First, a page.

Developing Leaders the Montessori Way – Harvard Business Review Article

This is from a couple days ago and the Take-Away from this Harvard Business Review Article….”… but we believe this intrinsic motivation — an employee’s love for what she does — is better than money and promotions. We’ve already seen the results in terms of lower turnover among the entry-level employees who have been through the program. Our retention rates were noticeably higher in 2011 than they were in 2009-2010, and are trending steadily upward.”

“When it comes to employee development, most companies traditionally follow the 10/80/10 rule: The top 10 percent are promoted, the middle 80 percent are nurtured and the bottom 10 percent are let go.

At my company, Mu Sigma, we followed this advice at first too. But we found that we were losing too many from the middle 80 percent: people who had great potential were leaving because they weren’t getting promoted quickly enough. We had accidentally created a culture where promotions and raises — extrinsic rewards — trumped all the intrinsic factors that make a job worthwhile.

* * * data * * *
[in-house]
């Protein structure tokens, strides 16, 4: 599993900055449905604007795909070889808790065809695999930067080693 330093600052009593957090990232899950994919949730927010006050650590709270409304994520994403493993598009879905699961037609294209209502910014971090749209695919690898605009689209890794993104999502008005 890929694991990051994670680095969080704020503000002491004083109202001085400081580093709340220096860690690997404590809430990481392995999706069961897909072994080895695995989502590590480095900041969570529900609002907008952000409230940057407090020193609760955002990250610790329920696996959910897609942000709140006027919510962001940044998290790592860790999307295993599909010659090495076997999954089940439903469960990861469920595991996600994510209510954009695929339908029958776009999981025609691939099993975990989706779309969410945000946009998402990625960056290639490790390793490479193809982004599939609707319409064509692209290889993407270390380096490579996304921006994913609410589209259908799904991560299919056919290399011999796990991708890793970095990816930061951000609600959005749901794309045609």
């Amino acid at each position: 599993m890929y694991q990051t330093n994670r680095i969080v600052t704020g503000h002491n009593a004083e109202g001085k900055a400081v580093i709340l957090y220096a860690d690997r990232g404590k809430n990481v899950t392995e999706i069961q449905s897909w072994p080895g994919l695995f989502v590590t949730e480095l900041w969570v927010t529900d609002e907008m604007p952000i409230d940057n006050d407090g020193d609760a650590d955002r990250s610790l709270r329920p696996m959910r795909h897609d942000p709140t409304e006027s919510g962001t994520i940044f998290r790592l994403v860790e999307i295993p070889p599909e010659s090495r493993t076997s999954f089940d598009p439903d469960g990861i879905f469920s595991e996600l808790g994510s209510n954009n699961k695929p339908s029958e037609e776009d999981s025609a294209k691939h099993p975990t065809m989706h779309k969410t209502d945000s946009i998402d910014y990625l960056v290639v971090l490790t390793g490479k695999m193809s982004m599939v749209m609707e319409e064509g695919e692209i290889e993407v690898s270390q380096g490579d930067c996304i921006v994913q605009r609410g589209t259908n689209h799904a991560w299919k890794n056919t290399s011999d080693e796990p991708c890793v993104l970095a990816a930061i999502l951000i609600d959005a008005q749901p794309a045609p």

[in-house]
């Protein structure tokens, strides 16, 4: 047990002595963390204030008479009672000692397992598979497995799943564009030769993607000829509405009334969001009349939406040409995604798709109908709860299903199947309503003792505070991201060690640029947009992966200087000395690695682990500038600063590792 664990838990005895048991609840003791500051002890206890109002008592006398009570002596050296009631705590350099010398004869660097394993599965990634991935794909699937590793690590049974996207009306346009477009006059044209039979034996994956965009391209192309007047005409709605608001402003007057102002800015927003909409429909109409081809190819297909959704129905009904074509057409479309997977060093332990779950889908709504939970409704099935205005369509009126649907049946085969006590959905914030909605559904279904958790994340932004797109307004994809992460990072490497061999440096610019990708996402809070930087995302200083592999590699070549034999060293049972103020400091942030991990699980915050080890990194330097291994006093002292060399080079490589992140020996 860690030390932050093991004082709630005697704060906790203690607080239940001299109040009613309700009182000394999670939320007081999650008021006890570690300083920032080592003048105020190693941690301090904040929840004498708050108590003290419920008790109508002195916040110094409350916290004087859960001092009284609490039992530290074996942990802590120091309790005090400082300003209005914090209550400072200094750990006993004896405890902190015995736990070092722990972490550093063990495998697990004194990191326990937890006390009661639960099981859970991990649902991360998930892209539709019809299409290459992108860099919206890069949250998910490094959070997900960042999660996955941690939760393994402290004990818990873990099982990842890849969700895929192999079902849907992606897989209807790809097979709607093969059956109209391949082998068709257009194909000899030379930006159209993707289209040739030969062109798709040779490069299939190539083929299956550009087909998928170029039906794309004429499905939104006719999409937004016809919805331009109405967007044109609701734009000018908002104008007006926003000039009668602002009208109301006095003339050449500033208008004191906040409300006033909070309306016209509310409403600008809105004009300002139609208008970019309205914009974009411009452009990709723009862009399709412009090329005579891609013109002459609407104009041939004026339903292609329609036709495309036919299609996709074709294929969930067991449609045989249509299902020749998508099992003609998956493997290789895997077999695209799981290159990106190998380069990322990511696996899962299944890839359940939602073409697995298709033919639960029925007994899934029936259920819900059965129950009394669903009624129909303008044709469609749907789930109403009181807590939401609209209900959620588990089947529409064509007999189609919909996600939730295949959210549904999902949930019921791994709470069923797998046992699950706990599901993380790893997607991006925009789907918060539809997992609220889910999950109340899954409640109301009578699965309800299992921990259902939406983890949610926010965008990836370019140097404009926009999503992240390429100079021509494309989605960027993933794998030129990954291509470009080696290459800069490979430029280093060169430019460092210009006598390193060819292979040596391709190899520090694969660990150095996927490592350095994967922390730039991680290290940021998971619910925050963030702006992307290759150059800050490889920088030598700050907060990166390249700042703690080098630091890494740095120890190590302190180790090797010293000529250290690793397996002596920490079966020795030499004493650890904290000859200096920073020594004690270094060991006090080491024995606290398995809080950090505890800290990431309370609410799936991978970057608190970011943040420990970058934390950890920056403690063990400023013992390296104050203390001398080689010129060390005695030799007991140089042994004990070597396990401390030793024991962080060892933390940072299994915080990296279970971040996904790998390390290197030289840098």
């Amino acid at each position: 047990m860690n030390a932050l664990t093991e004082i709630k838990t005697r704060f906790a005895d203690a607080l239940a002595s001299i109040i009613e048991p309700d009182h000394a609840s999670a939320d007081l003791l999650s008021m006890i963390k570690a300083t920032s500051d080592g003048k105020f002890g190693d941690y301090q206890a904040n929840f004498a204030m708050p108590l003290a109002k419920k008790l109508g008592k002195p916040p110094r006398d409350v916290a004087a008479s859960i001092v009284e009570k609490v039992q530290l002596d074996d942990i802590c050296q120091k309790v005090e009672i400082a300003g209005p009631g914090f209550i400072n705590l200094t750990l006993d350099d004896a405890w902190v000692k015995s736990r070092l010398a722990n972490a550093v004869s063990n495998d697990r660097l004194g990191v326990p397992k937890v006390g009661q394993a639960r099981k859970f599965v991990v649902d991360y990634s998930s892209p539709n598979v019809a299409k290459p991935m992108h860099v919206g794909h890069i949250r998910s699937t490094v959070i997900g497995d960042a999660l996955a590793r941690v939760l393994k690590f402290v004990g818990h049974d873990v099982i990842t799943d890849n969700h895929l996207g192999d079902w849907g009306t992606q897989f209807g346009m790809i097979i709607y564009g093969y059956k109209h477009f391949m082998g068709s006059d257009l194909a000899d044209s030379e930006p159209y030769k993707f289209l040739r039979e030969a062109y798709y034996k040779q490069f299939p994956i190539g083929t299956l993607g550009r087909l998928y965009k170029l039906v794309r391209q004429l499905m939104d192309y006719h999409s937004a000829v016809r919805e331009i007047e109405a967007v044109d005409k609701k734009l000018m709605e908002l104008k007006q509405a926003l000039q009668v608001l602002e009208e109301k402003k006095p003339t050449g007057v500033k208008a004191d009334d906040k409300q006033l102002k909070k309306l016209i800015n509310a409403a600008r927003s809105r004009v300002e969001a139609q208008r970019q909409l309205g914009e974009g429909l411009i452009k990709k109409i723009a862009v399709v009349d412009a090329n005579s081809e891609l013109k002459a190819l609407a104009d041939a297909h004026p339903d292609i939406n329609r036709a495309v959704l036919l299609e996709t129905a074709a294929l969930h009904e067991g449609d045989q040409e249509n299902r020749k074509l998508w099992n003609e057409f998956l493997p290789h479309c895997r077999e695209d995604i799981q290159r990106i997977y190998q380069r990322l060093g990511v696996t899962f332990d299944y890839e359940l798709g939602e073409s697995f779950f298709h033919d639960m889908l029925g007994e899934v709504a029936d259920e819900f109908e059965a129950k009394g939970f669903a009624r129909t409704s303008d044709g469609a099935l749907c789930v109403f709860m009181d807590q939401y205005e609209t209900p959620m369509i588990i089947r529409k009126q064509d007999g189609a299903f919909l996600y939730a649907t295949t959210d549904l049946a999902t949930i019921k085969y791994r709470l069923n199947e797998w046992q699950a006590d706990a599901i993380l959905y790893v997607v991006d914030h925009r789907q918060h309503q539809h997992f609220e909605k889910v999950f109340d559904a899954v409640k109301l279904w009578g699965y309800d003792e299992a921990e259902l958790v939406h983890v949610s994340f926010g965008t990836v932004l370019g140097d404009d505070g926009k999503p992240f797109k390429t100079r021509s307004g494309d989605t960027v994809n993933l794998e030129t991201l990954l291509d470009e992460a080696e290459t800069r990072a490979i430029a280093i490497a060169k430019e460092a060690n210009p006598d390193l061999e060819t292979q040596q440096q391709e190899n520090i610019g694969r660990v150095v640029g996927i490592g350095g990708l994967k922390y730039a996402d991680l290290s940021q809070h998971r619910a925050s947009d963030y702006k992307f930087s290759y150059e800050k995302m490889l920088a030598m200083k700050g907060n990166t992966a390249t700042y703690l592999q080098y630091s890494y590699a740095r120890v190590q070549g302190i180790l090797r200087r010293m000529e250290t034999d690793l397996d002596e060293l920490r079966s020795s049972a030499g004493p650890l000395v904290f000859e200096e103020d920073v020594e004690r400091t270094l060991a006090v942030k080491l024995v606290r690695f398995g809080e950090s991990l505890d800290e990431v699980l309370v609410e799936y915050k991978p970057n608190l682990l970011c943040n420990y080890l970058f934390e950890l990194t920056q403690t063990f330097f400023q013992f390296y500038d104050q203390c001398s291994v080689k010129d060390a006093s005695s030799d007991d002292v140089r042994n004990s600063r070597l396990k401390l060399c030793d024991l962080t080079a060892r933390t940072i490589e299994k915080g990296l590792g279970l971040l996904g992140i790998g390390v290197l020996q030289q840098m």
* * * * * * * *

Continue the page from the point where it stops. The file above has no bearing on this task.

So in 2010 we began to model our development afterMontessori schools, whose principals include “an emphasis on independence, freedom within limits, and respect for a child’s natural psychological development, as well as technological advancements in society.” Since then we’ve applied these basic tenets to our workforce.

For example, new hires (most straight out of college) all come in with the same title — Business Analyst — and start at the same salary. They all go through a rigorous training course we call Mu Sigma University: a mini-MBA program where they learn not just about how we do business and service clients, but also review mathematical, communication, and business fundamentals to ensure they have the proper foundation for serving our clients. Then at the 18-month point, the new hires are promoted as a group to Senior Business Analyst, again all at the same salary.

During the first three years, managers regularly provide employees with one-on-one feedback, discussing areas for improvement and growth opportunities. It’s only after this period that ”

Read the rest here….